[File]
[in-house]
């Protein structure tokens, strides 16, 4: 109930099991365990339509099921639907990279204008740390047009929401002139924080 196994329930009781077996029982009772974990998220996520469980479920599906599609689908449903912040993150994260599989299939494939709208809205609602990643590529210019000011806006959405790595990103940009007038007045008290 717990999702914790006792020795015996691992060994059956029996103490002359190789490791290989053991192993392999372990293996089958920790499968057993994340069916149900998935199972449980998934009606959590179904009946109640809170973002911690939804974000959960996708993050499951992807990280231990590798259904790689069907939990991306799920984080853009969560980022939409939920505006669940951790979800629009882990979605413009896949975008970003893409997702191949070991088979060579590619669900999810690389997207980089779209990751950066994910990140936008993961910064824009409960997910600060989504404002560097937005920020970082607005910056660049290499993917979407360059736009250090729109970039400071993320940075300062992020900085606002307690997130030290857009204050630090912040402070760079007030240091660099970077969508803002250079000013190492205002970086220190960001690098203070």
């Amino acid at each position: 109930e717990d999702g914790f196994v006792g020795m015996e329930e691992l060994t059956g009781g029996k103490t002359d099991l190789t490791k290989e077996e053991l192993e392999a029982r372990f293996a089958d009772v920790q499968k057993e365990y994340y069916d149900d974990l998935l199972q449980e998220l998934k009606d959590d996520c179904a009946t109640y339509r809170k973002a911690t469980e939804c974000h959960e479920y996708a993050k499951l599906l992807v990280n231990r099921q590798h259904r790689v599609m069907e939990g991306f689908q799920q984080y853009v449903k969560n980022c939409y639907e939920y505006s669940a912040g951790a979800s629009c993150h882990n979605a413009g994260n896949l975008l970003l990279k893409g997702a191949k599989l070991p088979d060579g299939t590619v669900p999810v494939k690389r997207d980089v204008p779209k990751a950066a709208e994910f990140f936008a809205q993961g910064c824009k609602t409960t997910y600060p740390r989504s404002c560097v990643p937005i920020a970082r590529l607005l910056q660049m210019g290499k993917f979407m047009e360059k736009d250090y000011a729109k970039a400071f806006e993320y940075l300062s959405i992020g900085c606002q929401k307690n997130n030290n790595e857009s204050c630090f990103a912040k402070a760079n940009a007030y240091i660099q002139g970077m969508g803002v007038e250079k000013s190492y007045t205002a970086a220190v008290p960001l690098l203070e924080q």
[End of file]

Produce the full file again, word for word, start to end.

[in-house]
């Protein structure tokens, strides 16, 4: 109930099991365990339509099921639907990279204008740390047009929401002139924080 196994329930009781077996029982009772974990998220996520469980479920599906599609689908449903912040993150994260599989299939494939709208809205609602990643590529210019000011806006959405790595990103940009007038007045008290 717990999702914790006792020795015996691992060994059956029996103490002359190789490791290989053991192993392999372990293996089958920790499968057993994340069916149900998935199972449980998934009606959590179904009946109640809170973002911690939804974000959960996708993050499951992807990280231990590798259904790689069907939990991306799920984080853009969560980022939409939920505006669940951790979800629009882990979605413009896949975008970003893409997702191949070991088979060579590619669900999810690389997207980089779209990751950066994910990140936008993961910064824009409960997910600060989504404002560097937005920020970082607005910056660049290499993917979407360059736009250090729109970039400071993320940075300062992020900085606002307690997130030290857009204050630090912040402070760079007030240091660099970077969508803002250079000013190492205002970086220190960001690098203070």
């Amino acid at each position: 109930e717990d999702g914790f196994v006792g020795m015996e329930e691992l060994t059956g009781g029996k103490t002359d099991l190789t490791k290989e077996e053991l192993e392999a029982r372990f293996a089958d009772v920790q499968k057993e365990y994340y069916d149900d974990l998935l199972q449980e998220l998934k009606d959590d996520c179904a009946t109640y339509r809170k973002a911690t469980e939804c974000h959960e479920y996708a993050k499951l599906l992807v990280n231990r099921q590798h259904r790689v599609m069907e939990g991306f689908q799920q984080y853009v449903k969560n980022c939409y639907e939920y505006s669940a912040g951790a979800s629009c993150h882990n979605a413009g994260n896949l975008l970003l990279k893409g997702a191949k599989l070991p088979d060579g299939t590619v669900p999810v494939k690389r997207d980089v204008p779209k990751a950066a709208e994910f990140f936008a809205q993961g910064c824009k609602t409960t997910y600060p740390r989504s404002c560097v990643p937005i920020a970082r590529l607005l910056q660049m210019g290499k993917f979407m047009e360059k736009d250090y000011a729109k970039a400071f806006e993320y940075l300062s959405i992020g900085c606002q929401k307690n997130n030290n790595e857009s204050c630090f990103a912040k402070a760079n940009a007030y240091i660099q002139g970077m969508g803002v007038e250079k000013s190492y007045t205002a970086a220190v008290p960001l690098l203070e924080q």